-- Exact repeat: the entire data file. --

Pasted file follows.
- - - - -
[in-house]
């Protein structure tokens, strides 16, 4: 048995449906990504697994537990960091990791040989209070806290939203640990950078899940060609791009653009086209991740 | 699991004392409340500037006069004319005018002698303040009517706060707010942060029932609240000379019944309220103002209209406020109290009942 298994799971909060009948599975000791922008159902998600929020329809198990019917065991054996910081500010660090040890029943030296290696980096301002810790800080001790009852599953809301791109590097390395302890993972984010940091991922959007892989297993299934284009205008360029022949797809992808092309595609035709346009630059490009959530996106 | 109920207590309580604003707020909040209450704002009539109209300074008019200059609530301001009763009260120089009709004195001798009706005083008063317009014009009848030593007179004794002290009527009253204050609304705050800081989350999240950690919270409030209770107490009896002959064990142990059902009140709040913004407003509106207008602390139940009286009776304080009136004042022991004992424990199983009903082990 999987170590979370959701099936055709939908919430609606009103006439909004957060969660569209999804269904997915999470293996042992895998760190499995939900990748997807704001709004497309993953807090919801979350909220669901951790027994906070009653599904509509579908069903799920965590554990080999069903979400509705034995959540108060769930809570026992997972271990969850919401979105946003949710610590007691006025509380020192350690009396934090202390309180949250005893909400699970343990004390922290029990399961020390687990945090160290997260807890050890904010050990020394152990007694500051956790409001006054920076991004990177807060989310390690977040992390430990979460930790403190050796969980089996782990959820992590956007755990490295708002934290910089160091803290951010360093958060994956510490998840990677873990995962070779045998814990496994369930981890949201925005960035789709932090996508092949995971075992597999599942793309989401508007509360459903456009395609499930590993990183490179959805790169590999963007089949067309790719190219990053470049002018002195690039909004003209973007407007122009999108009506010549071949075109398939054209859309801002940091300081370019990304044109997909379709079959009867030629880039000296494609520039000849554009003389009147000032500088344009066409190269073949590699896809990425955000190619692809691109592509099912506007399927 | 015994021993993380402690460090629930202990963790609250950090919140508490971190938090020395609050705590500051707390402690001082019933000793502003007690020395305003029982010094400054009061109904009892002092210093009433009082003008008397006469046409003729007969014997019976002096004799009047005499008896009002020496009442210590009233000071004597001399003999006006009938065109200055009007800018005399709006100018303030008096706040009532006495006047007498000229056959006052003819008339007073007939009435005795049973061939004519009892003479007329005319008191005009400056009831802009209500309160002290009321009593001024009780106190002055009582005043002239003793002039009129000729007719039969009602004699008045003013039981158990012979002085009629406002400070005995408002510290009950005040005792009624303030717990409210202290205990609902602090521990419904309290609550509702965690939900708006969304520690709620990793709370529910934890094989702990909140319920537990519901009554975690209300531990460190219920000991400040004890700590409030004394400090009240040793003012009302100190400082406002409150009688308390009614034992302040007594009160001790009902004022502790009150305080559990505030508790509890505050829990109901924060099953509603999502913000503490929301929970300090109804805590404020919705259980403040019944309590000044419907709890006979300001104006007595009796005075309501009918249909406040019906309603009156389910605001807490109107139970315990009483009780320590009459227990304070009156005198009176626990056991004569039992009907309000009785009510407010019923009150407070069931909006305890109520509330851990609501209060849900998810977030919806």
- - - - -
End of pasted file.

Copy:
[in-house]
């Protein structure tokens, strides 16, 4: 048995449906990504697994537990960091990791040989209070806290939203640990950078899940060609791009653009086209991740 | 699991004392409340500037006069004319005018002698303040009517706060707010942060029932609240000379019944309220103002209209406020109290009942 298994799971909060009948599975000791922008159902998600929020329809198990019917065991054996910081500010660090040890029943030296290696980096301002810790800080001790009852599953809301791109590097390395302890993972984010940091991922959007892989297993299934284009205008360029022949797809992808092309595609035709346009630059490009959530996106 | 109920207590309580604003707020909040209450704002009539109209300074008019200059609530301001009763009260120089009709004195001798009706005083008063317009014009009848030593007179004794002290009527009253204050609304705050800081989350999240950690919270409030209770107490009896002959064990142990059902009140709040913004407003509106207008602390139940009286009776304080009136004042022991004992424990199983009903082990 999987170590979370959701099936055709939908919430609606009103006439909004957060969660569209999804269904997915999470293996042992895998760190499995939900990748997807704001709004497309993953807090919801979350909220669901951790027994906070009653599904509509579908069903799920965590554990080999069903979400509705034995959540108060769930809570026992997972271990969850919401979105946003949710610590007691006025509380020192350690009396934090202390309180949250005893909400699970343990004390922290029990399961020390687990945090160290997260807890050890904010050990020394152990007694500051956790409001006054920076991004990177807060989310390690977040992390430990979460930790403190050796969980089996782990959820992590956007755990490295708002934290910089160091803290951010360093958060994956510490998840990677873990995962070779045998814990496994369930981890949201925005960035789709932090996508092949995971075992597999599942793309989401508007509360459903456009395609499930590993990183490179959805790169590999963007089949067309790719190219990053470049002018002195690039909004003209973007407007122009999108009506010549071949075109398939054209859309801002940091300081370019990304044109997909379709079959009867030629880039000296494609520039000849554009003389009147000032500088344009066409190269073949590699896809990425955000190619692809691109592509099912506007399927 | 015994021993993380402690460090629930202990963790609250950090919140508490971190938090020395609050705590500051707390402690001082019933000793502003007690020395305003029982010094400054009061109904009892002092210093009433009082003008008397006469046409003729007969014997019976002096004799009047005499008896009002020496009442210590009233000071004597001399003999006006009938065109200055009007800018005399709006100018303030008096706040009532006495006047007498000229056959006052003819008339007073007939009435005795049973061939004519009892003479007329005319008191005009400056009831802009209500309160002290009321009593001024009780106190002055009582005043002239003793002039009129000729007719039969009602004699008045003013039981158990012979002085009629406002400070005995408002510290009950005040005792009624303030717990409210202290205990609902602090521990419904309290609550509702965690939900708006969304520690709620990793709370529910934890094989702990909140319920537990519901009554975690209300531990460190219920000991400040004890700590409030004394400090009240040793003012009302100190400082406002409150009688308390009614034992302040007594009160001790009902004022502790009150305080559990505030508790509890505050829990109901924060099953509603999502913000503490929301929970300090109804805590404020919705259980403040019944309590000044419907709890006979300001104006007595009796005075309501009918249909406040019906309603009156389910605001807490109107139970315990009483009780320590009459227990304070009156005198009176626990056991004569039992009907309000009785009510407010019923009150407070069931909006305890109520509330851990609501209060849900998810977030919806």